Richard Bucker

Where is all the shell love?

Posted at — Feb 3, 2012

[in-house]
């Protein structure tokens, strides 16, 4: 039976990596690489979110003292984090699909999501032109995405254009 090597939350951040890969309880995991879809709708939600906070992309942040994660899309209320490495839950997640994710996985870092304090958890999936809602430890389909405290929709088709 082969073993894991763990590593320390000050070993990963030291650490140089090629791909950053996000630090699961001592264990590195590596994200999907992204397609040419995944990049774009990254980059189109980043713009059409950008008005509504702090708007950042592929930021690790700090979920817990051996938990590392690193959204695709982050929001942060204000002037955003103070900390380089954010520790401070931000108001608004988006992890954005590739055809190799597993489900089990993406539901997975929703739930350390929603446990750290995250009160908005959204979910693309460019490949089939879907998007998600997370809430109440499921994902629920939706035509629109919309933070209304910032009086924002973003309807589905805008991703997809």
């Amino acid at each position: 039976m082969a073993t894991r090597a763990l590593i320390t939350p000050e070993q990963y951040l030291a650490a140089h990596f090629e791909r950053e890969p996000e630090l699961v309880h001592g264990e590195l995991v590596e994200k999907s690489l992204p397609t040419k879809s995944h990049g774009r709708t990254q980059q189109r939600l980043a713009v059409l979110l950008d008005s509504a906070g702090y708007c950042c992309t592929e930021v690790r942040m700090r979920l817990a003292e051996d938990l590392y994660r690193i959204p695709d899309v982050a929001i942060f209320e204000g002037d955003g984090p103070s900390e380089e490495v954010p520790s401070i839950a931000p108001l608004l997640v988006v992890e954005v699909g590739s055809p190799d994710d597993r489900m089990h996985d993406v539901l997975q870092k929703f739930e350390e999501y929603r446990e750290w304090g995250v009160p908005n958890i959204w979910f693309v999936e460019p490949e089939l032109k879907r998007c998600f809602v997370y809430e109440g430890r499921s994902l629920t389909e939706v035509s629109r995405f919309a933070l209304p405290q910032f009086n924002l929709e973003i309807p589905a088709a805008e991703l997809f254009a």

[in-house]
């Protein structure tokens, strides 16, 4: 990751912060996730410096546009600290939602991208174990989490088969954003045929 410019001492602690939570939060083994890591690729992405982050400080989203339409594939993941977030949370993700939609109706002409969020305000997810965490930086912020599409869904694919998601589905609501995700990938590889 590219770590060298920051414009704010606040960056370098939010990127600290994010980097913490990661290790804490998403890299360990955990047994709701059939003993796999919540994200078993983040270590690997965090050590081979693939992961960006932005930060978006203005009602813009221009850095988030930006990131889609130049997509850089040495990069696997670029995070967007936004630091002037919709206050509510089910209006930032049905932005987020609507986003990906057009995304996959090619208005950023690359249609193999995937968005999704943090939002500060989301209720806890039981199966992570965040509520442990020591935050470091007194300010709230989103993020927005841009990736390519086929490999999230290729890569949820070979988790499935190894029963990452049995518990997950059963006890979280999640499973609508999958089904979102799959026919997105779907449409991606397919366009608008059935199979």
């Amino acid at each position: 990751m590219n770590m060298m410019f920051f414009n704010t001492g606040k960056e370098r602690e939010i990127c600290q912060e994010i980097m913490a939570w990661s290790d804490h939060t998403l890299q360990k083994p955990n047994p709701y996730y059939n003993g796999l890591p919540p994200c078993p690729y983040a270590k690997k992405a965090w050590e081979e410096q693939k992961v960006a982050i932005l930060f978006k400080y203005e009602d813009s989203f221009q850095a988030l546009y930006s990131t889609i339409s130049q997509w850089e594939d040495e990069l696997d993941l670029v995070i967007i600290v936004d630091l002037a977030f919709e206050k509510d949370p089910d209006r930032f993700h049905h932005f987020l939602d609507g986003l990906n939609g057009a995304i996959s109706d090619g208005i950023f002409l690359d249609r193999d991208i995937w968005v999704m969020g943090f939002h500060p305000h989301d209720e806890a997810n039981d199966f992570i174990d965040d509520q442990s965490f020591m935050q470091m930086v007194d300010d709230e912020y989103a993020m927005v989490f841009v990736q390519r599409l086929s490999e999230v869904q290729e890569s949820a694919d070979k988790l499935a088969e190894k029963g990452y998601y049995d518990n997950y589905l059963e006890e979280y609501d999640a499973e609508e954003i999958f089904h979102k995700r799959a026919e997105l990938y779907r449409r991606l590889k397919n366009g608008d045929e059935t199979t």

Some devs(developers) out there are showing some biased interest in zsh. I definitely do not know enough about all the different shells in order to get into a shell skipping debate but I can feel the love-loss. I have a fresh Ubuntu 11.10 installation and in the /etc/shells file you’ll see:# /etc/shells: valid login shells/bin/csh/bin/sh/usr/bin/es/usr/bin/ksh/bin/ksh/usr/bin/rc/usr/bin/tcsh/bin/tcsh/usr/bin/esh/bin/dash/bin/bash/bin/rbash/usr/bin/screenI do not know why screen is in there but, ok, it is. Personally I have been using bash for as long as I can remember. I started with sh, csh and ksh but it depended on the unix I was using and what the default was. And since it was so far back people just left well enough alone. When I discovered bash it was strictly because of color, some autocompletion, but mostly command history.Now that zsh seems to be getting somewhat of a revival it’s not hard to take a look. And so I did. And I don’t like it at all. Part of the key success of ksh are tools like oh-my-ksh. oh-my-ksh uses ruby as a systems language to script the plugins and that, of course, gets wonky when you use rvm. the refcard that OMK provided is almost 10 pages of trifold. OMK is a simple set of tools and framework but when the authors take credit for 217 contributors I’m thinking chaos… and sometimes chaos is just that.There are certainly some take aways from the ksh one-up-ness that I would like to see in bash but not to the extent that ksh projects.